British Prime Minister David Cameron has vowed to find those who commit "appalling and heinous crimes" and "put them out of action".

It follows the naming of Islamic State militant 'Jihadi John' as Kuwaiti-born London computer programmer Mohammed Emwazi.

Downing Street described as "reprehensible" a claim by advocacy group Cage that MI5 was partly to blame for Emwazi turning to violence, because of its alleged harassment and interrogation of the "beautiful young man".

Security services are facing mounting questions over claims that the British graduate was known to MI5 for some time before leaving for Syria in 2013.

Sky News has tweeted what it says is the "first known photograph" of Emwazi.

Emwazi is believed to be responsible for beheading Western hostages.

The family of Steven Sotloff, a US-Israeli journalist murdered by the Islamic State group, have said they are relishing seeing his killer face justice after 'Jihadi John' was named.

"The Sotloff family was informed of John's [Emwazi] identity. This is one step on a long road to bringing him to justice," said Barak Barfi, the Sotloff family's spokesman, in a statement.

"If indeed Mohammed Emwazi is the man who executed Steve, the Sotloffs have full faith that the American intelligence community and law enforcement agencies will apprehend him.

"They look forward to the day that John (Mohammed Emwazi) will be prosecuted and convicted for the crime of executing Steve.

"That is how American justice is served and that is why this nation will prevail over the evil forces that seek to deny us our way of life."

Emwazi is believed to be responsible for the murders of Mr Sotloff, US journalist James Foley, as well as British aid workers David Haines and Allan Henning, and US aid worker Abdul-Rahman Kassig.

He also appeared in a video with the Japanese hostages Haruna Yukawa and Kenji Goto, shortly before they were killed.

Speaking in Cardiff's Millennium Stadium, Mr Cameron declined to comment directly on the Emwazi case, but said it was important for Britain to "get behind" the security services.

"When there are people anywhere in the world who commit appalling and heinous crimes against British citizens, we will do everything we can, with the police, with security services, with all that we have at our disposal, to find these people and put them out of action. That is the number one priority for me."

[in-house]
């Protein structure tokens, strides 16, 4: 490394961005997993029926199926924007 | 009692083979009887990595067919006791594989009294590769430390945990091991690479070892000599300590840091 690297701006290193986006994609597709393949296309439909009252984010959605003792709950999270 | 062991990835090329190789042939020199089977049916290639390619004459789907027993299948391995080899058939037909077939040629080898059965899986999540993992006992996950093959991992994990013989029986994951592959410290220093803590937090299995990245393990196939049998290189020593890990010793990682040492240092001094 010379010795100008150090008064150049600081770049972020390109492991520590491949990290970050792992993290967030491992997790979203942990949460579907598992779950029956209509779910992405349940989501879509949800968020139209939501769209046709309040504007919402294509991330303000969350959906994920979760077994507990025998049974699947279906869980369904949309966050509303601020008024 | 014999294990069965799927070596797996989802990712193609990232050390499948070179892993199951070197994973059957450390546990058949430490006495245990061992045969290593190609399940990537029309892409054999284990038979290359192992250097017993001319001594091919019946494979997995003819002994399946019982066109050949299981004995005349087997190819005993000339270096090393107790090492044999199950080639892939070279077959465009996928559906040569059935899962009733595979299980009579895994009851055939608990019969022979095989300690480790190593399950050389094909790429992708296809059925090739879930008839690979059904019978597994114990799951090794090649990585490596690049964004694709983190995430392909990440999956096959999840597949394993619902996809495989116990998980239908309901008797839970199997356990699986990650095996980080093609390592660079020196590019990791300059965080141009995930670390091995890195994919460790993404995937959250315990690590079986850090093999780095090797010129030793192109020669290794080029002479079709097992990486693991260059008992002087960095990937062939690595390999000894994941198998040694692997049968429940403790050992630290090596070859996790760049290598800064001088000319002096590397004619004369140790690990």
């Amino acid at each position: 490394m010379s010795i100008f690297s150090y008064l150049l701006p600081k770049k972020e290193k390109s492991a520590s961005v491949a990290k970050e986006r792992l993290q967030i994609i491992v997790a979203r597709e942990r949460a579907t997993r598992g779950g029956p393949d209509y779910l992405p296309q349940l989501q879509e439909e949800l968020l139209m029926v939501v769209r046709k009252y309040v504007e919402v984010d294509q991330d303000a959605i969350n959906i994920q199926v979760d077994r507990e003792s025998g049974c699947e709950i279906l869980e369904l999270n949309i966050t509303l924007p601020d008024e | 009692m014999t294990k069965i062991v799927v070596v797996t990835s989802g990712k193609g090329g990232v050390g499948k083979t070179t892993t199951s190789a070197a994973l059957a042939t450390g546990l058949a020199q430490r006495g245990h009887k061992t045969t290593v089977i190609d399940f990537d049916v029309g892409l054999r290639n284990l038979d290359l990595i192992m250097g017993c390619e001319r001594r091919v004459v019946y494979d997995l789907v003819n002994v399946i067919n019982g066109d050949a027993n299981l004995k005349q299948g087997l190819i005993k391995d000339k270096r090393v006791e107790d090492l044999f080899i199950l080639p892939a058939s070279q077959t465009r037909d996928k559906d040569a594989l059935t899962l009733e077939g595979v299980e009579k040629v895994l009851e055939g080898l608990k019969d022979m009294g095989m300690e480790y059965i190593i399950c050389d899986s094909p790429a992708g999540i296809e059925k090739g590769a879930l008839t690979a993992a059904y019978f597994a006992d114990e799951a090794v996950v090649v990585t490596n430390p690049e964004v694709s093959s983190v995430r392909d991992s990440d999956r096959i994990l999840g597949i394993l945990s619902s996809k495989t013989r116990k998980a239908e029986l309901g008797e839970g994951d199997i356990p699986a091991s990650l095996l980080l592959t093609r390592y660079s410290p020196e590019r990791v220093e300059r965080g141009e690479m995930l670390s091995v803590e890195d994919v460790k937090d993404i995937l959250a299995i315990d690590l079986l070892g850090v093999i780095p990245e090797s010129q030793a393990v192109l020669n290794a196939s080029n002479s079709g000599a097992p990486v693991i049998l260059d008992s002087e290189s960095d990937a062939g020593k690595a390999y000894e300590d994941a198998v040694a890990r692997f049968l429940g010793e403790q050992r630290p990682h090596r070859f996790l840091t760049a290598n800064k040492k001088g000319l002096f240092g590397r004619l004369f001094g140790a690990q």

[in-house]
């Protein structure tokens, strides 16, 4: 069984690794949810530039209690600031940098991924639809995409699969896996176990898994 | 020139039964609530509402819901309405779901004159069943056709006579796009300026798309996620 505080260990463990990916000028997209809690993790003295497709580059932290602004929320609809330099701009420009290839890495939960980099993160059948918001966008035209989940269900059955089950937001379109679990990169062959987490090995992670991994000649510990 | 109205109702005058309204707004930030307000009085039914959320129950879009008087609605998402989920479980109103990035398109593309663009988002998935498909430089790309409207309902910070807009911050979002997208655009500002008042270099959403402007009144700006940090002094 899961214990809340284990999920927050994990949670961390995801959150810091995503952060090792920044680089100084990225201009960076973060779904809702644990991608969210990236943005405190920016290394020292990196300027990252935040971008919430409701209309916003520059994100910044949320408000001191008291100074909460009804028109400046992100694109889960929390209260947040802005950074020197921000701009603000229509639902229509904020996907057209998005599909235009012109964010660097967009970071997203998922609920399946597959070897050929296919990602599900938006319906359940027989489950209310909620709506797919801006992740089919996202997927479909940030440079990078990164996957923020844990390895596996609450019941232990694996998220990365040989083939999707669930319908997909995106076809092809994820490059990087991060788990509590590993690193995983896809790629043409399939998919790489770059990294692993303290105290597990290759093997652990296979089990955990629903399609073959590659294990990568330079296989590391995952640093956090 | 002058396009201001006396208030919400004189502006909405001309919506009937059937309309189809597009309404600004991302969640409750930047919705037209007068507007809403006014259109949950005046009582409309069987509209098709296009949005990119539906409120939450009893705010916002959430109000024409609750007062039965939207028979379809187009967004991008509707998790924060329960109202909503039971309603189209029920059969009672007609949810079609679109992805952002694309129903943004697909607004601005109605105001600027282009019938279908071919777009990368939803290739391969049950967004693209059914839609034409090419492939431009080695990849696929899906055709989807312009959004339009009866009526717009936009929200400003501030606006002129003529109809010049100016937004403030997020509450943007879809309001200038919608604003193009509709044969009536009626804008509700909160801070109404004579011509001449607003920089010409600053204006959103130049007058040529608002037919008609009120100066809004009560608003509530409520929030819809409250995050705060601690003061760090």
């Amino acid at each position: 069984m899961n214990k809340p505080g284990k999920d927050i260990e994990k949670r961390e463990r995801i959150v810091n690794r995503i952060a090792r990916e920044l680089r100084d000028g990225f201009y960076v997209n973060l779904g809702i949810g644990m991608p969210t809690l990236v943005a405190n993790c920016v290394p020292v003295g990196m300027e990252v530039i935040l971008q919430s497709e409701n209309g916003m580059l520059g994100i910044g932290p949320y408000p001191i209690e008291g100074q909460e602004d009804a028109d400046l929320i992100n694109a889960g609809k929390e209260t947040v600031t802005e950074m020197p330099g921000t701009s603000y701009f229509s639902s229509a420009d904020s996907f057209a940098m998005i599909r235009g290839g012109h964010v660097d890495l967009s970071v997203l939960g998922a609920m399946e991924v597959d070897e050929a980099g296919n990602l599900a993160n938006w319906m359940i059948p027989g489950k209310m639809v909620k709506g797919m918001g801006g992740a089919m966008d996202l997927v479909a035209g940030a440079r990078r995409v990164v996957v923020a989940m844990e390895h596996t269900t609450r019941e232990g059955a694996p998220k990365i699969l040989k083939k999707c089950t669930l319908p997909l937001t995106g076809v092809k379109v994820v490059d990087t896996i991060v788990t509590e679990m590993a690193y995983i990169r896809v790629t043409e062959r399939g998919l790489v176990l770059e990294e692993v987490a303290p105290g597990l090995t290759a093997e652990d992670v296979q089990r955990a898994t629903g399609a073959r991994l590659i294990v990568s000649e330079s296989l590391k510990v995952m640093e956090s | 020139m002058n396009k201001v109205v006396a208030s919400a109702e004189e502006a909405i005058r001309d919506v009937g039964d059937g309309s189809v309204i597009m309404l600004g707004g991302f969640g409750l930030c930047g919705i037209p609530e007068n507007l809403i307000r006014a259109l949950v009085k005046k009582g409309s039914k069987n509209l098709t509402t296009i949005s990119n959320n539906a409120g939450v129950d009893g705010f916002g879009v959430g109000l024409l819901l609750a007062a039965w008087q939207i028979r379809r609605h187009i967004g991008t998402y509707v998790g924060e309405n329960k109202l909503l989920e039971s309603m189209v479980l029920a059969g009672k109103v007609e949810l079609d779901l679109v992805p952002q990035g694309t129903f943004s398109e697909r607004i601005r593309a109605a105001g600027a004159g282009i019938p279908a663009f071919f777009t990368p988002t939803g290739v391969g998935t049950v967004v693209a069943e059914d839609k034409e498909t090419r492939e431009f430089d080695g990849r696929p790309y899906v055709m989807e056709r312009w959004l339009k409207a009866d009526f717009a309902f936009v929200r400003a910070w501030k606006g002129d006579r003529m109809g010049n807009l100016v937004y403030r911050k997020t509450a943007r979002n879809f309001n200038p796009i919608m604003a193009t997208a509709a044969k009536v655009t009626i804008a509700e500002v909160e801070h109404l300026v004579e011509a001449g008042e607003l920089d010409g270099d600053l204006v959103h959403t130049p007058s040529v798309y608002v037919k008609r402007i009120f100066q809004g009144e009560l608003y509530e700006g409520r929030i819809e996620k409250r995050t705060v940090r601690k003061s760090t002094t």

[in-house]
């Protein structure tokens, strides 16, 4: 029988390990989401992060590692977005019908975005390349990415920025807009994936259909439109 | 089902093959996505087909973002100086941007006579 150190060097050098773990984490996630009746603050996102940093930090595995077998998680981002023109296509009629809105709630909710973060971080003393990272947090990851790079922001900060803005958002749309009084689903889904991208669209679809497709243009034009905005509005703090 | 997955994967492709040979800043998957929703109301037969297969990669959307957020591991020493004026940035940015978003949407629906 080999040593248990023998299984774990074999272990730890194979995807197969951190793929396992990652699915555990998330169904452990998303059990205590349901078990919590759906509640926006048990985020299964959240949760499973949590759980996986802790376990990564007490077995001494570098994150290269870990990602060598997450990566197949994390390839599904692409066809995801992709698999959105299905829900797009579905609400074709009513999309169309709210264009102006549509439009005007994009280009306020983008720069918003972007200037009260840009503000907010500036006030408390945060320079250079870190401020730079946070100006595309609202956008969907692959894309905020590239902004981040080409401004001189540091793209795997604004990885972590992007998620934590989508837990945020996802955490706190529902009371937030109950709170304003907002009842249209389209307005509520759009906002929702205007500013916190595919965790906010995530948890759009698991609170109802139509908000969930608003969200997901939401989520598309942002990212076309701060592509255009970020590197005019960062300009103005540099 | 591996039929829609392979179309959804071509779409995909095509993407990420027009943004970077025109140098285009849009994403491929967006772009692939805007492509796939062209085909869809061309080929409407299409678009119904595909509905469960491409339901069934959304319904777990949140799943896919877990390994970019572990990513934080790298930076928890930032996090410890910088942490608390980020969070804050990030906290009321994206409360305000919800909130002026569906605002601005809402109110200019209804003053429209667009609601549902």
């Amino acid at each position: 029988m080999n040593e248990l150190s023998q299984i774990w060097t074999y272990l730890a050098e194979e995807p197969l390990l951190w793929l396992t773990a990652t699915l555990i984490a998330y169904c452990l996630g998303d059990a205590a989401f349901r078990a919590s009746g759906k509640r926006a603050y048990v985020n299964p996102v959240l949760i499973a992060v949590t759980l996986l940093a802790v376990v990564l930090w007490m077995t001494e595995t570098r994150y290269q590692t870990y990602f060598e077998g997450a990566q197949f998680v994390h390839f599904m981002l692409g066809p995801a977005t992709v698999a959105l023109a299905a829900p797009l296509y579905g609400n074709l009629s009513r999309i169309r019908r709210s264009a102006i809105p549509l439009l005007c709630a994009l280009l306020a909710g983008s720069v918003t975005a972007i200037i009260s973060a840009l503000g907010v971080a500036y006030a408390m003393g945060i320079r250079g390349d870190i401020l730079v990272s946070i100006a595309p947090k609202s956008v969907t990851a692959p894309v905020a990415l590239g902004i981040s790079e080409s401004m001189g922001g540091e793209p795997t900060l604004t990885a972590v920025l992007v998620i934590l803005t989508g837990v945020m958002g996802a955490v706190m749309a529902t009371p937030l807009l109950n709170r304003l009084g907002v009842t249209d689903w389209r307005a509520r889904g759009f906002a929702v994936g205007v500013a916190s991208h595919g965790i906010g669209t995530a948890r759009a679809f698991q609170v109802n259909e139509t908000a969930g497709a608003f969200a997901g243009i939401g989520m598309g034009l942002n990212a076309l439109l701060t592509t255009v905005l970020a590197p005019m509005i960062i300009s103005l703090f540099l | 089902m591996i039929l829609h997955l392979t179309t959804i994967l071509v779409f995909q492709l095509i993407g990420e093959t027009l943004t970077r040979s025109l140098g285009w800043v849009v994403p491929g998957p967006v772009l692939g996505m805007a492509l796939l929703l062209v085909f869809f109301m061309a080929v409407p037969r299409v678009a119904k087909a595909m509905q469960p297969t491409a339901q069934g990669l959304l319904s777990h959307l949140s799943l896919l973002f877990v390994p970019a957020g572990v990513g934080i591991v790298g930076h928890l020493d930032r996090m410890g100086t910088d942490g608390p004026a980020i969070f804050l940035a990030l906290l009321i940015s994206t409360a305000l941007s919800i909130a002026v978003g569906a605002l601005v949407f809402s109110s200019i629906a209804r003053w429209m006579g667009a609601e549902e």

At a press conference in London yesterday, Emwazi's former confidant, the research director of Cage Asim Qureshi, described him as "extremely kind" and "extremely gentle".

Mr Qureshi said Emwazi's family was "in utter shock" and unable to accept his role in the Islamic State group.

London mayor Boris Johnson said Cage's comments amounted to "an apology for terror".

Crisis meeting sought over IS destruction of Mosul museum

The head of the United Nations' cultural agency has demanded an emergency meeting of the Security Council following the mass destruction by jihadists of ancient artefacts in Iraq.

"This attack is far more than a cultural tragedy - this is also a security issue as it fuels sectarianism, violent extremism and conflict in Iraq," UNESCO chief Irina Bokova said in a statement.

IS militants destroy artefacts in Mosul museum


The Islamic State group yesterday released a video in which its militants are seen smashing ancient statues to pieces with sledgehammers in the main museum in Mosul, their biggest hub and Iraq's second city.

They are also shown using a jackhammer to deface a large Assyrian winged bull at a huge archaeological site in Mosul.

Archaeologists and heritage experts have described the destruction as a "catastrophe" and compared the 2001 dynamiting by the Taliban of the Bamiyan Buddhas in Afghanistan.

Ms Bokova said: "This is why I have immediately seized the President of the Security Council to ask him to convene an emergency meeting of the Security Council on the protection of Iraq's cultural heritage as an integral element for the country's security."

She pointed out that some of the statues destroyed in the video were from the ancient city of Hatra, a UNESCO world heritage site which lies around 100km southwest of Mosul.

She also said the destruction was a violation of the UN Security Council's resolution 2199.

It was adopted earlier this month in a bid to curb trafficking of looted antiquities from Iraq and Syria, which is considered a key source of funding for the IS group.

French President Francois Hollande condemned the "barbaric" destruction of the artefacts.

"Barbarism affects people, history, memories, culture," Mr Hollande told reporters in Manila at the end of a two-day trip to the Philippines.

"What the terrorists want to do is destroy all of humanity."